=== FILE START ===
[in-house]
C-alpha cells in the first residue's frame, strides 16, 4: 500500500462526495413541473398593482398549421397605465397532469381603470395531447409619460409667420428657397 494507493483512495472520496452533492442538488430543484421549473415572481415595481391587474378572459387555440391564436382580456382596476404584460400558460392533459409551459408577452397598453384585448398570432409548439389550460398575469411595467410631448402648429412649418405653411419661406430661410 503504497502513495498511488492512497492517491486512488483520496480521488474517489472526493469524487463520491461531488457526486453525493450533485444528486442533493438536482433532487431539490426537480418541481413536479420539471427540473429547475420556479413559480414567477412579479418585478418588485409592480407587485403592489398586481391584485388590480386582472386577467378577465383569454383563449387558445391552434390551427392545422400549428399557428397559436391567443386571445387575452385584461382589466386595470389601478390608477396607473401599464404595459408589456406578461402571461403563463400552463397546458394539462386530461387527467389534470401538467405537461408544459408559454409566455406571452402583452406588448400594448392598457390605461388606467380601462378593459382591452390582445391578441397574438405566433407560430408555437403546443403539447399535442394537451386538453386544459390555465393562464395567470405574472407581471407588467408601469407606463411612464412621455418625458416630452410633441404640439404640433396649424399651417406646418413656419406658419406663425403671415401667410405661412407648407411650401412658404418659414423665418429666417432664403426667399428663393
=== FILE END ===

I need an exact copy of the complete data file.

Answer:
[in-house]
C-alpha cells in the first residue's frame, strides 16, 4: 500500500462526495413541473398593482398549421397605465397532469381603470395531447409619460409667420428657397 494507493483512495472520496452533492442538488430543484421549473415572481415595481391587474378572459387555440391564436382580456382596476404584460400558460392533459409551459408577452397598453384585448398570432409548439389550460398575469411595467410631448402648429412649418405653411419661406430661410 503504497502513495498511488492512497492517491486512488483520496480521488474517489472526493469524487463520491461531488457526486453525493450533485444528486442533493438536482433532487431539490426537480418541481413536479420539471427540473429547475420556479413559480414567477412579479418585478418588485409592480407587485403592489398586481391584485388590480386582472386577467378577465383569454383563449387558445391552434390551427392545422400549428399557428397559436391567443386571445387575452385584461382589466386595470389601478390608477396607473401599464404595459408589456406578461402571461403563463400552463397546458394539462386530461387527467389534470401538467405537461408544459408559454409566455406571452402583452406588448400594448392598457390605461388606467380601462378593459382591452390582445391578441397574438405566433407560430408555437403546443403539447399535442394537451386538453386544459390555465393562464395567470405574472407581471407588467408601469407606463411612464412621455418625458416630452410633441404640439404640433396649424399651417406646418413656419406658419406663425403671415401667410405661412407648407411650401412658404418659414423665418429666417432664403426667399428663393